Gay-inclusive anti-bullying bill upheld by N.C. House
Updated: July 7, 2008 at 10:57 am
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Originally posted: July 1, 2008, 5:22 p.m.
Updated: July 2, 2008, 7:30 p.m.
RALEIGH, N.C. – On Wednesday afternoon, July 2, the N.C. House voted not to concur with the Senate version of the School Violence Prevention Act (HB 1366) by a vote of 60 to 56. The vote upholds the original House version of the anti-bullying bill passed in May 2007, including protections for LGBT students.
The Senate version, rejected by the House today, did not include protections based on sexual orientation and gender-identity or expression.
The two versions of the bill now head to conference committee where differences will be ironed out by members of the two legislative bodies. According to Ian Palmquist, executive director of Equality North Carolina, the statewide LGBT advocacy organization, conferees have not yet been appointed.
House Rep. Rick Glazier (D-Cumberland), the primary sponsor of the bill, and LGBT advocates are hoping to keep the original House version alive and send it to Gov. Michael Easley for approval.
Glazier said Wednesday on the House floor that while this bill has always been about protecting kids, “there are some who continue to argue that it seems to have more than that in it … We are going to be working with the Senate and all parties to try to create wording that everyone can live with.”
Glazier added that another category, socioeconomic status, would also be added to the list of enumerated protections.
Rep. Paul “Skip” Stam (R-Wake) stood to oppose Glazier’s motion not to concur with the Senate version.
“If you vote [not to concur] today you have voted against a strong anti-bullying bill that applies to every single student in the state of North Carolina,” he said. Stam has been a staunch opponent of including protections for LGBT students.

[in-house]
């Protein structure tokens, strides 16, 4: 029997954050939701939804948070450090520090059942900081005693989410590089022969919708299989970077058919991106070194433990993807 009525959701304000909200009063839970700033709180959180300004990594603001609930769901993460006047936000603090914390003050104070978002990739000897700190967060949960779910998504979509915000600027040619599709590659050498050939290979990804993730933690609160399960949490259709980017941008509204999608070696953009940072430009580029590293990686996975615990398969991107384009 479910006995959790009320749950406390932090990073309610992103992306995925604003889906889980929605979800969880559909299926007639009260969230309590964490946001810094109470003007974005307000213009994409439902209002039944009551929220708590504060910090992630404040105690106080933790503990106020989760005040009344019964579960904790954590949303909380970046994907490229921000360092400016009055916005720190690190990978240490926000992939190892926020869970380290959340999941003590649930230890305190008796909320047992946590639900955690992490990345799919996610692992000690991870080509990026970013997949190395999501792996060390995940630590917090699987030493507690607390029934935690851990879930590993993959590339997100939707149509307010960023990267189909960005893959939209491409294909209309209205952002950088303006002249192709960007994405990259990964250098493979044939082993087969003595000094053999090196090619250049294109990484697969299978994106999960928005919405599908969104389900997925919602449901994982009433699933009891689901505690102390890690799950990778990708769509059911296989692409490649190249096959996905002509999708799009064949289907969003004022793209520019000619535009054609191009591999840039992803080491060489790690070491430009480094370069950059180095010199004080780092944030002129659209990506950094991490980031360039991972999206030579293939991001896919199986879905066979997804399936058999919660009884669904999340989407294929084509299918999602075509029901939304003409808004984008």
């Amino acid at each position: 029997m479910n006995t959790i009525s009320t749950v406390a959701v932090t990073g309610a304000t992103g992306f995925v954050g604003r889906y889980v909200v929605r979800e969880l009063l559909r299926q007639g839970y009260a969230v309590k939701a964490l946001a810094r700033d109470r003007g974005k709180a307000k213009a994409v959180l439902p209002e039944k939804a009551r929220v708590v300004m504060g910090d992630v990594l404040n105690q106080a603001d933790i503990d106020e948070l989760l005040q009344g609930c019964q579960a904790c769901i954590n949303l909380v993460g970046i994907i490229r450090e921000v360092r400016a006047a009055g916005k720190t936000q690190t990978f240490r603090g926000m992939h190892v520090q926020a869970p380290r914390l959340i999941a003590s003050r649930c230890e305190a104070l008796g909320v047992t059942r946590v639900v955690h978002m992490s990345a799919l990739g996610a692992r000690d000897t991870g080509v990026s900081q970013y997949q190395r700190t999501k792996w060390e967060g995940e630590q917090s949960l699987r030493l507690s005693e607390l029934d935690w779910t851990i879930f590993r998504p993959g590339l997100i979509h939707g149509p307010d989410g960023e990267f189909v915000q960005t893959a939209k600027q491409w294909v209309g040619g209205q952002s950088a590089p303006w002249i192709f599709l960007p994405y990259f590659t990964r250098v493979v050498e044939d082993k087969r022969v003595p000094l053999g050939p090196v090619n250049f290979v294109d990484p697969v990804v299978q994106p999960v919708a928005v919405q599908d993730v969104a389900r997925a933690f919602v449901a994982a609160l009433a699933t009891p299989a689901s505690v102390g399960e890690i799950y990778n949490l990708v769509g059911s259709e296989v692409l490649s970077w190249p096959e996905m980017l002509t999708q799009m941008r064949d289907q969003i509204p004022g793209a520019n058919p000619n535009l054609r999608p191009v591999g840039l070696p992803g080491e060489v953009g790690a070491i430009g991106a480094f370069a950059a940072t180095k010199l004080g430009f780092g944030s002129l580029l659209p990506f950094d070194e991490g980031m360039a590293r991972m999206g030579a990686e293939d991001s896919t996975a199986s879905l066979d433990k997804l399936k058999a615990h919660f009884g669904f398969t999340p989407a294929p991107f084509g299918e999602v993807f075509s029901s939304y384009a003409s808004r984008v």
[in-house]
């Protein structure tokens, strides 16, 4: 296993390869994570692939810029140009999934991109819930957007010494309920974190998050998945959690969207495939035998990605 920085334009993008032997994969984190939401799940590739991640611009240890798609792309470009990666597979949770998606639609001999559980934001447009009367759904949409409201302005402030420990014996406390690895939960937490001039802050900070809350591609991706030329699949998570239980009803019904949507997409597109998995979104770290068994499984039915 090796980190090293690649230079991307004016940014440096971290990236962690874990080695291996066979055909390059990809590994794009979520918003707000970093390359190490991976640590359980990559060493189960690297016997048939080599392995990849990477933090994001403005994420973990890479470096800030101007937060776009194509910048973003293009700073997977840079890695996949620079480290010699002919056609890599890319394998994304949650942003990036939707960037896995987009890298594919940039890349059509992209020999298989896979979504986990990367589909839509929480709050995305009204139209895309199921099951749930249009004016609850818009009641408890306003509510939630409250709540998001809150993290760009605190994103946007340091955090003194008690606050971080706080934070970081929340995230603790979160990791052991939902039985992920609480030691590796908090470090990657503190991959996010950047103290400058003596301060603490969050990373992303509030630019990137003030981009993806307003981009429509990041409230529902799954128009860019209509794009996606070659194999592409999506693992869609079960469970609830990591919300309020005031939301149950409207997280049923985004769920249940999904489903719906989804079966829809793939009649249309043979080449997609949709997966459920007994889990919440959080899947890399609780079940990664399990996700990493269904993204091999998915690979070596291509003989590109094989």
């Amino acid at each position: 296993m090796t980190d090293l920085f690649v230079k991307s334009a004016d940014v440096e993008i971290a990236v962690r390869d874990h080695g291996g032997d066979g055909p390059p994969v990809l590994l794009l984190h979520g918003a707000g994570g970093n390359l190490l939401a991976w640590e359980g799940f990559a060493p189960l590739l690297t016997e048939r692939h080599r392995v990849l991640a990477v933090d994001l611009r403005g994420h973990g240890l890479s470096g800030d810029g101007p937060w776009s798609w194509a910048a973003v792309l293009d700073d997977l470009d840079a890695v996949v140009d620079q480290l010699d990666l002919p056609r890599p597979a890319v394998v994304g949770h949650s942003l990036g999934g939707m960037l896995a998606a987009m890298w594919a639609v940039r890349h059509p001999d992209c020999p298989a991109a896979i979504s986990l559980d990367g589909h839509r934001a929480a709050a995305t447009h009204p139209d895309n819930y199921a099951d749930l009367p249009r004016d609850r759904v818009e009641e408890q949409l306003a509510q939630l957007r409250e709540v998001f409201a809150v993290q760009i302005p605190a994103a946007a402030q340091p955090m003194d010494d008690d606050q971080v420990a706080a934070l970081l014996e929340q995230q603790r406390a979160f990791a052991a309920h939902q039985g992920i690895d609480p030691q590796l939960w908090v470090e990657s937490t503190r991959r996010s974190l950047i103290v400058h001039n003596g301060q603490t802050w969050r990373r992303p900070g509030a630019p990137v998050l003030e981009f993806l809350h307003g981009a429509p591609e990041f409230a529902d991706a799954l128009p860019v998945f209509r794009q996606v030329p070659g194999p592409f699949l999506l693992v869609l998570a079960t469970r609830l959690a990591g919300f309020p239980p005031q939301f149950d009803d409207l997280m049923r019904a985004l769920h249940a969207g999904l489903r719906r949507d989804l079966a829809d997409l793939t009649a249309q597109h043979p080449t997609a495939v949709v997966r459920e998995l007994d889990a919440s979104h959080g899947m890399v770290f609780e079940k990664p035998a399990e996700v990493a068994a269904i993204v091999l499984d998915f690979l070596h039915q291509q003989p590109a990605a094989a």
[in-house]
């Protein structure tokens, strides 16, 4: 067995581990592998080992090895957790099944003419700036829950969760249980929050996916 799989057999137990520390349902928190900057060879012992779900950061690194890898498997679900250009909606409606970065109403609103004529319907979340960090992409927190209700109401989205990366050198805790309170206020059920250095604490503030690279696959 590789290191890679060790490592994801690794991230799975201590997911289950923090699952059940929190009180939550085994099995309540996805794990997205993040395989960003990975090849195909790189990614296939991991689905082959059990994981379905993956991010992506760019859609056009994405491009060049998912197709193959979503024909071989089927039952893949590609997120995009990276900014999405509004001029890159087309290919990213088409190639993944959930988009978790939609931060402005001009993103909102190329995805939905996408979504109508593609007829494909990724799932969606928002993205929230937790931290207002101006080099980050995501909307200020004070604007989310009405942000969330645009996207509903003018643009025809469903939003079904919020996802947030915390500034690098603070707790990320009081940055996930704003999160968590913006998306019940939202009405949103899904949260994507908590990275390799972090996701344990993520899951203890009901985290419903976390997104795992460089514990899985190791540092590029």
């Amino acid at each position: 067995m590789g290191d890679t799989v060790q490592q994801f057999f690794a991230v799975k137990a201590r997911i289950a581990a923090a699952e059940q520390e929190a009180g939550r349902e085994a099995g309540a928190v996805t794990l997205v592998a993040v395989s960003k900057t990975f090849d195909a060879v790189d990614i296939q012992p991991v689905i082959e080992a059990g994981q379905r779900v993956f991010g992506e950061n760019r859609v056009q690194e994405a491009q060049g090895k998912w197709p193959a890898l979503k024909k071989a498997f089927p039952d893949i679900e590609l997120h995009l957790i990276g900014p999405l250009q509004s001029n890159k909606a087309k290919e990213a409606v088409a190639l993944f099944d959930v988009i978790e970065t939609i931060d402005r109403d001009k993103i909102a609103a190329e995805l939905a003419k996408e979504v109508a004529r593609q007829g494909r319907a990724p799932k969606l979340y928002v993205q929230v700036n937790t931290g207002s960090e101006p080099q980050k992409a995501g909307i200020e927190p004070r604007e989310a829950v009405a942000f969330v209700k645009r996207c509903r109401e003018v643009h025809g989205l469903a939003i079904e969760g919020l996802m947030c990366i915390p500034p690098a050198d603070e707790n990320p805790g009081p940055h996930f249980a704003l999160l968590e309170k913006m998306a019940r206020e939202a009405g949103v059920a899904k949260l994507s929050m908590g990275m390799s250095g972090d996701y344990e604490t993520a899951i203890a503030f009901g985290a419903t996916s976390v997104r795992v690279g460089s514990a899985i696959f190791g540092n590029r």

During the original House debates on the bill in May 2007, House Republicans moved to defeat the bill. An amendment offered by Stam then would have stripped out enumerated protective categories including sexual orientation and gender-identity and expression. That motion failed 46 to 45, with Speaker Joe Hackney breaking the tie.
“Every child in every school is precious and we cannot abdicate our responsibility because we are afraid of a word or phrase,” Glazier said during the May 24, 2007 debate.
All the child welfare and education organization in the state involved with the drafting of the bill support keeping the enumerated categories. Those groups include the N.C. Association of Educators, the N.C. Association of Social Workers, Covenant with North Carolina’s Children, the Junior League of North Carolina and others. Equality North Carolina, the statewide LGBT advocacy organization, has been a strong supporter of the original House version.
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About the author: Matt Comer was the editor of QNotes, first hired to serve in the role in October 2007, with his tenure ending August 23, 2015.